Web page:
The Killing Fields: Genocide in Cambodia



The Killing Fields (1984) is a terrific movie based upon a horrific, real genocide. The Khmer Rouge, a Communist regime in Cambodia that ruled the country from 1975 to 1979, was responsible for the death of over 2 million people, out of a total population of 8 million. The term “the killing fields,” coined by the Cambodian journalist Dith Pran (whose life story also informs the movie), refers to the sites of mass murder in the country: particularly the city Choeung Ek, the setting of the movie. The Khmer Rouge regime, led by Pol Pot (a leader who acquired the reputation of being “the Hitler of Cambodia”), used Marxist theory as a pretext to eradicate the professional and intellectual classes from society. They targeted in particular teachers, doctors, ethnic minorities (especially those of Vietnamese or Chinese descent), sending them to “reeducation programs” that only the lucky few could survive. The regime’s stated goal was to “wipe the slate clean” and start communism “from ground zero” after completely eradicating capitalist institutions and their supporters. Under this policy, almost everyone was in danger. Wearing glasses alone could be interpreted as a sign of being “an intellectual” and make one vulnerable to being sent to concentration camp. Once there, prisoners were starved and forced to work in the field in conditions that practically guaranteed death. Young soldiers, usually men and women from peasant families, forced prisoners to dig their own graves before executing them.

It is easy to see the death of millions as tragic statics that don’t touch us on a personal level. The movie The Killing Fields (1984), directed by Roland Joffé, does a wonderful job of conveying this mass suffering in very personal terms. Based on Dith Pran’s true account of being captured and imprisoned by the Khmer Rouge and his subsequent escape, this historical drama succeeds in conveying the horrors perpetrated by the communist regime as well as the heroism and hope of its main character. Dr. Haing S. Ngor, an actor who lived through the same horrors in Cambodia and plays the role of the journalist Dith Pran, does such a wonderful job in his role of Pran that he won in 1985 the Academy Award for “Best Supporting Actor”. Sam Waterson plays spectacularly well the role of the American journalist Sydney Schanberg, sent to Cambodia in 1973 to cover the civil war. Ironically, the film begins with a scene in which Schanberg objects to the execution of two Khmer Rouge officers.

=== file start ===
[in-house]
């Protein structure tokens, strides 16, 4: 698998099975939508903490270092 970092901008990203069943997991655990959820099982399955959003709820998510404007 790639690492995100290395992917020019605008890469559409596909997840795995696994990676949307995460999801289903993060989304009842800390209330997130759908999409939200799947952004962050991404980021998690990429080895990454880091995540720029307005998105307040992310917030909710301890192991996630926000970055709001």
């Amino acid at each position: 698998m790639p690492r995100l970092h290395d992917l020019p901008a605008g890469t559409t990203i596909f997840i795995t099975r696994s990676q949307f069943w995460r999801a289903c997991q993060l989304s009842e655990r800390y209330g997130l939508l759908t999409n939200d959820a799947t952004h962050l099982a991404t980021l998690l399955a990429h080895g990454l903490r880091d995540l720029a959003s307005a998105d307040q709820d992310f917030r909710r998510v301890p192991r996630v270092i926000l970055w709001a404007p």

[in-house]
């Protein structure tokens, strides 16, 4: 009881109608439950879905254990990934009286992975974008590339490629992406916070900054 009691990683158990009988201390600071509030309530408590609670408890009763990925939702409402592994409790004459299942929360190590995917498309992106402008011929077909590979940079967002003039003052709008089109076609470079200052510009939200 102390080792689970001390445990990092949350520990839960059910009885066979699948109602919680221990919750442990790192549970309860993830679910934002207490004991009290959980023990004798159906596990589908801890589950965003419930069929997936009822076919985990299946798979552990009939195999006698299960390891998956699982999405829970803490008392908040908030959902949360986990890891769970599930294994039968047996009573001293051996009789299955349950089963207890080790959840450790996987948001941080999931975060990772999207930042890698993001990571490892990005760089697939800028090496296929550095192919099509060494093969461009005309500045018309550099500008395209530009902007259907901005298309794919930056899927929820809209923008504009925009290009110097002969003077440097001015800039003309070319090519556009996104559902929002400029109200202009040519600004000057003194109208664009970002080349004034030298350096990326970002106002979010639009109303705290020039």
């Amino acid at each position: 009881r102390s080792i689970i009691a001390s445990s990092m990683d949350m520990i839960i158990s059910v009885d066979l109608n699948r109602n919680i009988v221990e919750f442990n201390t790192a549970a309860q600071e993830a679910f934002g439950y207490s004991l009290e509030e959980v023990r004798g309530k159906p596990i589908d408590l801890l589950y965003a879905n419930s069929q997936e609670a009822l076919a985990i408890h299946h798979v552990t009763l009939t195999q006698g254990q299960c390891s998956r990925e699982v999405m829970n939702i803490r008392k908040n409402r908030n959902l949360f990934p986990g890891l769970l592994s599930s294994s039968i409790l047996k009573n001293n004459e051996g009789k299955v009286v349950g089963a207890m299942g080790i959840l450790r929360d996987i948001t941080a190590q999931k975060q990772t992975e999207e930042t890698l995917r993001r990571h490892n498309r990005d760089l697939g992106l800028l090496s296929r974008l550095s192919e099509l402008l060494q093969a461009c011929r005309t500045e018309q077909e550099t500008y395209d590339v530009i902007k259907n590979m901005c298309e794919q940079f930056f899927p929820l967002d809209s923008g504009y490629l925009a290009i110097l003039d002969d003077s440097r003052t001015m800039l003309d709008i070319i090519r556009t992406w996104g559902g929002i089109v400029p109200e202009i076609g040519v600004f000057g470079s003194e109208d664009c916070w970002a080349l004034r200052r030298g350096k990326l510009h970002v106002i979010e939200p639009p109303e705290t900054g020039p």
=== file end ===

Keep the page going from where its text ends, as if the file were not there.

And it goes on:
Two years later, however, it’s the Khmer Rouge that distinguishes itself in its violence and oppression. The communist regime captures Schanberg and Pran, who have taken refuge in the French embassy. Realizing that Pran, as a Vietnamese intellectual, will be sent to a concentration camp by the new regime, his American friends try to give him a counterfeit passport. In a suspenseful and unforgettable scene, we watch as their hope melts as the picture fades before our eyes. The soldiers take Pran to the Killing Fields, a cesspool of mud and decaying corpses. As Pran struggles with all his might to stay alive, his friend, Sydney Schanberg, safely back in the United States, gets the Pulitzer Prize for his reports about the Cambodian civil war. Although in his acknowledgement speech Schanberg gives half of the credit to Pran, he remains ridden with doubts and guilt for leaving his friend behind and perhaps not doing enough to save him.

Eventually, Pran manages to save himself. He gains the trust of Phat, a man assigned to guard him by convincingly maintaining the ruse of being an uneducated peasant. For instance, when his guard speaks French to him to check his understanding, Pran pretends not to speak the language. Phat eventually trusts him with the safety of his young son in case he’s killed. This communist soldier’s character, it turns out, is more complex than it originally seemed. He tries to save several of his colleagues from being killed by other Khmer Rouge, but ends up shot. Pran escapes with Phat’s son and several other prisoners. In one of the most touching and horrific scenes of the movie, we watch as Pran’s companion, holding the boy on his back, activates a hidden mine. Pran is unable to save them from the explosion. A few days later, he reaches the border with Thailand, where he seeks refuge in a Red Cross camp. There he eventually reunites with his friend Sydney, who begs for his forgiveness for having left him behind in Cambodia. “There’s nothing to forgive Sydney,” Pran reassures and embraces his friend.

This movie succeeds on many levels: as a historical film; as a tension-filled drama; and as a moving, tragic tale of a man who suffered, along with millions of other innocent victims, at the hands of a genocidal communist regime. The tragedy doesn’t end with the relatively happy ending of the movie, however. As they say, sometimes life can be stranger than fiction. Ironically, in real life, three members of the “Oriental Lazy Boyz” gang killed the actor who played Pran’s role, Dr. Haing S. Ngor, on February 25, 1996 in downtown Los Angeles. The man who miraculously survived one of the worst genocides in human history ended up the victim of a random, senseless shooting in the streets of L.A.

Claudia Moscovici, Literature Salon


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